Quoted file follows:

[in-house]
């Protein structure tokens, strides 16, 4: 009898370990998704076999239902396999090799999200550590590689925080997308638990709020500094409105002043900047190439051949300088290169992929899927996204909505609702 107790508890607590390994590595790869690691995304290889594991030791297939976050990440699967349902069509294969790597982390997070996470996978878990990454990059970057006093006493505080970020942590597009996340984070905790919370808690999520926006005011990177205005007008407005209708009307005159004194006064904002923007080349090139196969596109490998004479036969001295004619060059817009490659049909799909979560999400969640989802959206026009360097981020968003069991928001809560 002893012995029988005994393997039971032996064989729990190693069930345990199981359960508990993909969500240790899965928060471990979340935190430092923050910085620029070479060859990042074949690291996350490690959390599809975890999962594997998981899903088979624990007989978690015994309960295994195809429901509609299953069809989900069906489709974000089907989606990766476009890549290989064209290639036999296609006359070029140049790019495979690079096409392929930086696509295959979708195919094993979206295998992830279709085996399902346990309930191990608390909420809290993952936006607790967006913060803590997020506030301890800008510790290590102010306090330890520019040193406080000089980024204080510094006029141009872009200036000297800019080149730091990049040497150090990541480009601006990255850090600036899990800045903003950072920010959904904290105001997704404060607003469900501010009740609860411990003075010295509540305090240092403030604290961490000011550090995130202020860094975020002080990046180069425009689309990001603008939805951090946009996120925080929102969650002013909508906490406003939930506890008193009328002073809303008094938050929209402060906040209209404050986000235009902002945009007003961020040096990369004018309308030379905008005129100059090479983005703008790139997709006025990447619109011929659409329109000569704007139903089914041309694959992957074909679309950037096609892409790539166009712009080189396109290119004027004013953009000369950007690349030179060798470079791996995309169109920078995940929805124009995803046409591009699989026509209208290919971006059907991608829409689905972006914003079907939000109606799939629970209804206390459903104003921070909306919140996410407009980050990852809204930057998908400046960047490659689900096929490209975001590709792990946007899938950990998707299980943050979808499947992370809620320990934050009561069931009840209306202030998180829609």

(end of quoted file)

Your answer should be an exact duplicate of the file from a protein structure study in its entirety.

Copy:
[in-house]
């Protein structure tokens, strides 16, 4: 009898370990998704076999239902396999090799999200550590590689925080997308638990709020500094409105002043900047190439051949300088290169992929899927996204909505609702 107790508890607590390994590595790869690691995304290889594991030791297939976050990440699967349902069509294969790597982390997070996470996978878990990454990059970057006093006493505080970020942590597009996340984070905790919370808690999520926006005011990177205005007008407005209708009307005159004194006064904002923007080349090139196969596109490998004479036969001295004619060059817009490659049909799909979560999400969640989802959206026009360097981020968003069991928001809560 002893012995029988005994393997039971032996064989729990190693069930345990199981359960508990993909969500240790899965928060471990979340935190430092923050910085620029070479060859990042074949690291996350490690959390599809975890999962594997998981899903088979624990007989978690015994309960295994195809429901509609299953069809989900069906489709974000089907989606990766476009890549290989064209290639036999296609006359070029140049790019495979690079096409392929930086696509295959979708195919094993979206295998992830279709085996399902346990309930191990608390909420809290993952936006607790967006913060803590997020506030301890800008510790290590102010306090330890520019040193406080000089980024204080510094006029141009872009200036000297800019080149730091990049040497150090990541480009601006990255850090600036899990800045903003950072920010959904904290105001997704404060607003469900501010009740609860411990003075010295509540305090240092403030604290961490000011550090995130202020860094975020002080990046180069425009689309990001603008939805951090946009996120925080929102969650002013909508906490406003939930506890008193009328002073809303008094938050929209402060906040209209404050986000235009902002945009007003961020040096990369004018309308030379905008005129100059090479983005703008790139997709006025990447619109011929659409329109000569704007139903089914041309694959992957074909679309950037096609892409790539166009712009080189396109290119004027004013953009000369950007690349030179060798470079791996995309169109920078995940929805124009995803046409591009699989026509209208290919971006059907991608829409689905972006914003079907939000109606799939629970209804206390459903104003921070909306919140996410407009980050990852809204930057998908400046960047490659689900096929490209975001590709792990946007899938950990998707299980943050979808499947992370809620320990934050009561069931009840209306202030998180829609």